Tremble All You Want (勝手にふるえてろ, Akiko Ohku, 2017)

tremble all you want posterShojo manga has a lot to answer for when it comes to defining ideas of romance in the minds of its young and female readers. The heroines of Japanese romantic comedies are almost always shojo manga enthusiasts – the lovelorn lady at the centre of Christmas on July 24th Avenue even magics herself into a fantasy Lisbon to better inhabit the cute and innocent world of a manga she loved in childhood. The heroine of Tremble All You Want (勝手にふるえてろ, Katte ni Furuetero), Yoshika (Mayu Matsuoka), does something similar in creating an alternate fantasy world filled with intimate acquaintances each encouraging and invested in her ongoing quest to win the heart of a boy she loved in high school who became the hero of her personal interest only manga, The Natural Born Prince.

At 24 Yoshika is still obsessed with “Ichi” (Takumi Kitamura) who is forever number “One” in her affections. Working as an office lady in the accounts department, Yoshika’s fingers tip tap over the calculator all day long until she can finally go home and read about her favourite topic, extinct animals, on the internet before it’s time to head back to work. Because of her undying love for Ichi (whom she has not seen or heard from in many years), Yoshika has never had a boyfriend or engaged in “dating” – something which causes her a small amount of anxiety and embarrassment when considering the additional awkwardness of starting out at such a comparatively late age.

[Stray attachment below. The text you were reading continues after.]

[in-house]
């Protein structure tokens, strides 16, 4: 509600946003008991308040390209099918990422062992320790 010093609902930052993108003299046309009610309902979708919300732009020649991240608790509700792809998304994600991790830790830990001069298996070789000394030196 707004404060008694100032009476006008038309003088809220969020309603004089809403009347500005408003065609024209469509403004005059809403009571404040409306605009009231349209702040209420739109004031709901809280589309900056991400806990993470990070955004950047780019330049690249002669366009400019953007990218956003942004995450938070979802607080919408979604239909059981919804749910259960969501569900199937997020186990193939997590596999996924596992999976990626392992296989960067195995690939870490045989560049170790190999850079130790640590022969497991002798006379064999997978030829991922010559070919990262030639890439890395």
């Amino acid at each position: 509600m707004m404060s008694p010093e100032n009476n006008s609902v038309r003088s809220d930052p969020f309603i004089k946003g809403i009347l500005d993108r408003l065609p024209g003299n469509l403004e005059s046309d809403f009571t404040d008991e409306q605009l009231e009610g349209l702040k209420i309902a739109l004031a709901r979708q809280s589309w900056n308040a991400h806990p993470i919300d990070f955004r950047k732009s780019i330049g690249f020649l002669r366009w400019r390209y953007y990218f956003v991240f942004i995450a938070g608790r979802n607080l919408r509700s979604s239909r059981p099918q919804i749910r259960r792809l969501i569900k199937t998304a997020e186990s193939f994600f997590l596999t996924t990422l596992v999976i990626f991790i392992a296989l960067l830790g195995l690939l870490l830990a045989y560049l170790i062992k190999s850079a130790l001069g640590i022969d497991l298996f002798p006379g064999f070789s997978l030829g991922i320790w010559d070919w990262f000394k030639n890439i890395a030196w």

Yoshika’s dilemma reaches a crisis point when, much to her surprise, a colleague becomes interested in her. Kirishima (Daichi Watanabe), whom she rechristens number “Two”, is, like her, slightly shy and bumbling but also outgoing and with a need to say things out loud. Seeing as this is apparently the first time this has ever happened to Yoshika, she finds it very confusing – not least because she can’t decide if “dating” Kirishima is a betrayal of Ichi or if she is really ready to leave her Natural Born Prince behind.